Best time to visit Hungary


Winter can be cold here, dropping to -3°C in Jan. Bird watching holidays still run then, but for non-twitchers, the best time to visit Hungary is spring and early autumn, when it’s mild. Jul-Aug are hottest, at between 15-25°C – not too hot for a cycling holiday, especially if you pedal out in the early mornings. If you’re only heading to Budapest, though, avoid these mid-summer months, when it’s flooded with tourists. Most rain falls in spring, particularly May, but showers are a feature of summer, too, so take an umbrella. Dec-Jan offer Christmas markets and the chance of snow.

Things to do in Hungary

What to do in Hungary, & what not to

Things to do in

Quiet, undulating roads and proximity to a clutch of central European countries makes Hungary a great location for cycling, so get on your bike. Point-to-point guided and self-guided cycling holidays follow routes through Austria, Germany and Slovakia, or from Prague to Budapest, through rolling countryside and rural villages. You can cycle alongside the Danube in certain places, a highlight being the famous ‘Danube Bend’ beneath the wooded hills of Visegrád, where the river turns south towards Budapest.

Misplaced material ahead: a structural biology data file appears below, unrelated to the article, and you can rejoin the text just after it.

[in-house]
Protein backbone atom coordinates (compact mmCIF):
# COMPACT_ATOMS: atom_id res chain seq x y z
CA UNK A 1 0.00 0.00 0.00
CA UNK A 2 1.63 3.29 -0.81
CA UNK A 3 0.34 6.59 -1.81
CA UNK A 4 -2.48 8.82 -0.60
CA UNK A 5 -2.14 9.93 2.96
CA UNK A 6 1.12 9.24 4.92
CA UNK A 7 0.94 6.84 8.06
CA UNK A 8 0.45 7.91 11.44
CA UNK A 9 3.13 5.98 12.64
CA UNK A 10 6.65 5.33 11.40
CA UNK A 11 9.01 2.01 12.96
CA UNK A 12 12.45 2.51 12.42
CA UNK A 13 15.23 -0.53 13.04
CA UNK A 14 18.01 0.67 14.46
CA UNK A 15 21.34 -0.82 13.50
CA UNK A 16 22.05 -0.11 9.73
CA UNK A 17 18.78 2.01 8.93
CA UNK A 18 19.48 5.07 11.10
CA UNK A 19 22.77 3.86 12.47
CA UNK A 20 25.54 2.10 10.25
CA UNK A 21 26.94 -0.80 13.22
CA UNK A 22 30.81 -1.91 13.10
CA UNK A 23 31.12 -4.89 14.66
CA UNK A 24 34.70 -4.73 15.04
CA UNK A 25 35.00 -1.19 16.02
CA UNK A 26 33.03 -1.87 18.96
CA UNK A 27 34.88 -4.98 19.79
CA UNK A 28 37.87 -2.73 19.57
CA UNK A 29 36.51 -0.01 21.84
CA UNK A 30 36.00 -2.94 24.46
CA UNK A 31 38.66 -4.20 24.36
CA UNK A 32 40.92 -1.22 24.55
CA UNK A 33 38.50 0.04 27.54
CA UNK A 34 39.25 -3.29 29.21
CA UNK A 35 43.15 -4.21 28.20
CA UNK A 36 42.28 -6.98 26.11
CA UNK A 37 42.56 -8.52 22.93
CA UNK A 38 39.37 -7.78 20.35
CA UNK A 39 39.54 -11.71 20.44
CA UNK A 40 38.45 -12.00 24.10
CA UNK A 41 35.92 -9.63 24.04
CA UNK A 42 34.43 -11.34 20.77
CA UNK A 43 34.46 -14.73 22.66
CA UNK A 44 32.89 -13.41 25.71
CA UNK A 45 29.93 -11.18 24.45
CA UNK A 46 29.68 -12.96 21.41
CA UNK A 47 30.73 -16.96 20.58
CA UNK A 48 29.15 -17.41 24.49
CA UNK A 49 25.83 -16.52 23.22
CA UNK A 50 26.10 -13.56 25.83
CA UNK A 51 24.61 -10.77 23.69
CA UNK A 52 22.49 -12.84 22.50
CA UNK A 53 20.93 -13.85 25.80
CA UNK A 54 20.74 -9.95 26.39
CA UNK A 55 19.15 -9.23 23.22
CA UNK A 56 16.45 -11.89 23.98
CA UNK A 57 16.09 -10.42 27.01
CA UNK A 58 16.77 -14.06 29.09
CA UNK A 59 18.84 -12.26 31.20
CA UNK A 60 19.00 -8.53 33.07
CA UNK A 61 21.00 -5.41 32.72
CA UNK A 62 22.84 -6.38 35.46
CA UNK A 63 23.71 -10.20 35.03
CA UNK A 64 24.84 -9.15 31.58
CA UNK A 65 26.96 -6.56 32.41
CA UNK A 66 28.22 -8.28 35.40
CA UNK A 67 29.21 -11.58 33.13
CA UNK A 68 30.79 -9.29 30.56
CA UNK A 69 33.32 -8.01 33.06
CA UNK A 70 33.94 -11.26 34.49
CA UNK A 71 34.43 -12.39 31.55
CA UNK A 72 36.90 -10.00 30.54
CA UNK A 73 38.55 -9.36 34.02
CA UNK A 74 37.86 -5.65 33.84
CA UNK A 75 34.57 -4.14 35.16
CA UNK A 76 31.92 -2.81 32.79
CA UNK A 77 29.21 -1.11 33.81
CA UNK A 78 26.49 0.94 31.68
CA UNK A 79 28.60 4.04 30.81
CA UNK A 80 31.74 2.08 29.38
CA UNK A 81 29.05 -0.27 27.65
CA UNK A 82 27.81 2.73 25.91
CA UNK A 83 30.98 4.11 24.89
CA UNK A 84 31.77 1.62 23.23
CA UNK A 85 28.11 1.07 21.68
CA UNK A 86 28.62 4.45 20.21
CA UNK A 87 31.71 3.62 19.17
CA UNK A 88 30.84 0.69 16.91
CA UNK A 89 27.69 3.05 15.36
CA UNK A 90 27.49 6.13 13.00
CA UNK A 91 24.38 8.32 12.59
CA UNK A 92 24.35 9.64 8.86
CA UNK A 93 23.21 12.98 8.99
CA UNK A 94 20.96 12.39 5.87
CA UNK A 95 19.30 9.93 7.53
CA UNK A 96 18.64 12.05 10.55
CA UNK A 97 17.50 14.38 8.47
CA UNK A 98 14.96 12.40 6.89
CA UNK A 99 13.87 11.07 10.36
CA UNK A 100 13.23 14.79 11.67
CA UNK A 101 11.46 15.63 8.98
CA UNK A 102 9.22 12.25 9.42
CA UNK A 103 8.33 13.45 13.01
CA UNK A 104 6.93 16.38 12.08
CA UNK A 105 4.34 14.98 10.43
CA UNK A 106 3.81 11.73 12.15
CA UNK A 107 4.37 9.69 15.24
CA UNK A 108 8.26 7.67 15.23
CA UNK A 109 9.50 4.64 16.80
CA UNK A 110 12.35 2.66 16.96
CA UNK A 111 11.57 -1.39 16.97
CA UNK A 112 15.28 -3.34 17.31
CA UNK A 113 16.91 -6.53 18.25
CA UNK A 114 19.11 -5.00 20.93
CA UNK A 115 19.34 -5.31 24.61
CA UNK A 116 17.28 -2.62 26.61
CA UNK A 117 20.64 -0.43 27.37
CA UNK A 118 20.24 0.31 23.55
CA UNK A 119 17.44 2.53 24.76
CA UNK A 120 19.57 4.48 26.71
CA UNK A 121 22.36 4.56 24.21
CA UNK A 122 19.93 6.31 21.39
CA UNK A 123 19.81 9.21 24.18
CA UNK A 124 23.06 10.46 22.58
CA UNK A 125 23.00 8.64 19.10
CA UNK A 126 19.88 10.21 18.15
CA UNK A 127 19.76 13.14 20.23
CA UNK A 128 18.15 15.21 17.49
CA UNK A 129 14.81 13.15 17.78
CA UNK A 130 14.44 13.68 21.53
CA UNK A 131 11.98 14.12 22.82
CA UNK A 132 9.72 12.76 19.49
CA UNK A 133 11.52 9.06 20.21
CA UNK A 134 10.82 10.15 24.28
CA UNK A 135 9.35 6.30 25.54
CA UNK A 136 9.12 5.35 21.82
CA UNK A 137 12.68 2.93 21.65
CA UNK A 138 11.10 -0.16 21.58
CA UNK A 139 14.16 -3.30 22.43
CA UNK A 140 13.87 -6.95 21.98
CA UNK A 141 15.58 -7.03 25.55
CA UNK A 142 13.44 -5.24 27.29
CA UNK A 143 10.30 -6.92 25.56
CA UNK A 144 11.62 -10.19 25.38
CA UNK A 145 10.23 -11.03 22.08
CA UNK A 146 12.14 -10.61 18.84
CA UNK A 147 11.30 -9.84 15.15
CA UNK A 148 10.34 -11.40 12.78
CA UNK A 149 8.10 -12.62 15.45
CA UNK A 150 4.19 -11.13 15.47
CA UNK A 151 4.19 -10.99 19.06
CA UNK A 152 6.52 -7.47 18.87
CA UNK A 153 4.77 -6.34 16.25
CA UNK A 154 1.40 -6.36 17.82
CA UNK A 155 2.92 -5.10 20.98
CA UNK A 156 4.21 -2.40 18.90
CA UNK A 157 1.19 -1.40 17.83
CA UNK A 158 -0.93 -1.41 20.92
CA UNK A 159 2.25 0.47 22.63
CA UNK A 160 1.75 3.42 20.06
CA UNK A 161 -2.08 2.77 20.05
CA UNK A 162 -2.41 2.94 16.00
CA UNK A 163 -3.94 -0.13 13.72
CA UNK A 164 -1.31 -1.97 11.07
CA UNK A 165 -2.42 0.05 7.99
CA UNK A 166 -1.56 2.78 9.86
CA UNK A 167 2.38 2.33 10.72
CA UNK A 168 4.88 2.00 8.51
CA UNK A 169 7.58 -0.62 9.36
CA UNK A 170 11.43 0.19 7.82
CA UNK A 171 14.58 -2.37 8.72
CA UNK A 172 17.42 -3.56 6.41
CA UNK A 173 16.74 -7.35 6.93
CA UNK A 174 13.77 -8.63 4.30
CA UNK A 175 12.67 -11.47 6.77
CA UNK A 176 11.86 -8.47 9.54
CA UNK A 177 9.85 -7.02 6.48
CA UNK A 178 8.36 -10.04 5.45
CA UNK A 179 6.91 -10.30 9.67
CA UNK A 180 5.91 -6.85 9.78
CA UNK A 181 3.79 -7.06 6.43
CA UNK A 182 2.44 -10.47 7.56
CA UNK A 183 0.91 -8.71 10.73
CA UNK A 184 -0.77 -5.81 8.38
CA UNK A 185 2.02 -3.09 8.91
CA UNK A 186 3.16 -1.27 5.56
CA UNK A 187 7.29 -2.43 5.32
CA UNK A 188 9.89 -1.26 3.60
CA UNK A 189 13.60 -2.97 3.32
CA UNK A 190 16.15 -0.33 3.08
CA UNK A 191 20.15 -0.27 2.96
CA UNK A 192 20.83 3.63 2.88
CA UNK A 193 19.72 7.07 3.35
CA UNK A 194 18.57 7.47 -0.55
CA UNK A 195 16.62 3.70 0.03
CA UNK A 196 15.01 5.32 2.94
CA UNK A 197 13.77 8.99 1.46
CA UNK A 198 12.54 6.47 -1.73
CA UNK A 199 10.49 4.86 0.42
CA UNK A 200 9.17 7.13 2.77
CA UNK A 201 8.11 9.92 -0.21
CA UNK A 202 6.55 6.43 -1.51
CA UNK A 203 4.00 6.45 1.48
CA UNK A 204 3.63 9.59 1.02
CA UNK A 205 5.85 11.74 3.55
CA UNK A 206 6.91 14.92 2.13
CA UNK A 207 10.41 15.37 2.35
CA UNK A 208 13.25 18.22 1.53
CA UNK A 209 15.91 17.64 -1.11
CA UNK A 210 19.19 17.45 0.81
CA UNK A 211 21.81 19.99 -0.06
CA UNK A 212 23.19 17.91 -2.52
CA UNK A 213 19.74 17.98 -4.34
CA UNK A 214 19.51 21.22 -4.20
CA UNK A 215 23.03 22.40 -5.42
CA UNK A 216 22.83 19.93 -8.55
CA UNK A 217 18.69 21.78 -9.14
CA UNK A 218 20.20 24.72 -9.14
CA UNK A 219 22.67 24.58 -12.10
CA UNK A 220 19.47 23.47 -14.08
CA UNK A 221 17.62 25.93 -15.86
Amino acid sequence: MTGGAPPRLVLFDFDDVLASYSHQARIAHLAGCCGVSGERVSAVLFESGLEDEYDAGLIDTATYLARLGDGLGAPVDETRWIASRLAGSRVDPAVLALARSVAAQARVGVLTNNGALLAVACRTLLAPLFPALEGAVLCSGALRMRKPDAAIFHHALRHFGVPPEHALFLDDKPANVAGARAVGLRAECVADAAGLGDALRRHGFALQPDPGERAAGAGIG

Bring some binoculars. The birdlife in Hungary is abundant, from raptors to wetland and woodland birds, and it’s ruffling its feathers all year round. Even if you’re not a fully fledged twitcher, the flutter of a barred warbler in Bükk National Park or a great bustard in Hortobagy may have you hoping for a closer look.
The Danube is Europe’s second longest river (after the Volga) and marks a neat, east-west divide down the middle of Hungary. It’s a key feature of the country, with many lovely towns scattered along or even spanning its banks, so spend some time appreciating the river . Walk its bridges, picnic on its banks and take a cruise through Budapest, for close-up views of the spectacular Neo-Gothic Parliament building on the waterfront.

Things not to do in Hungary...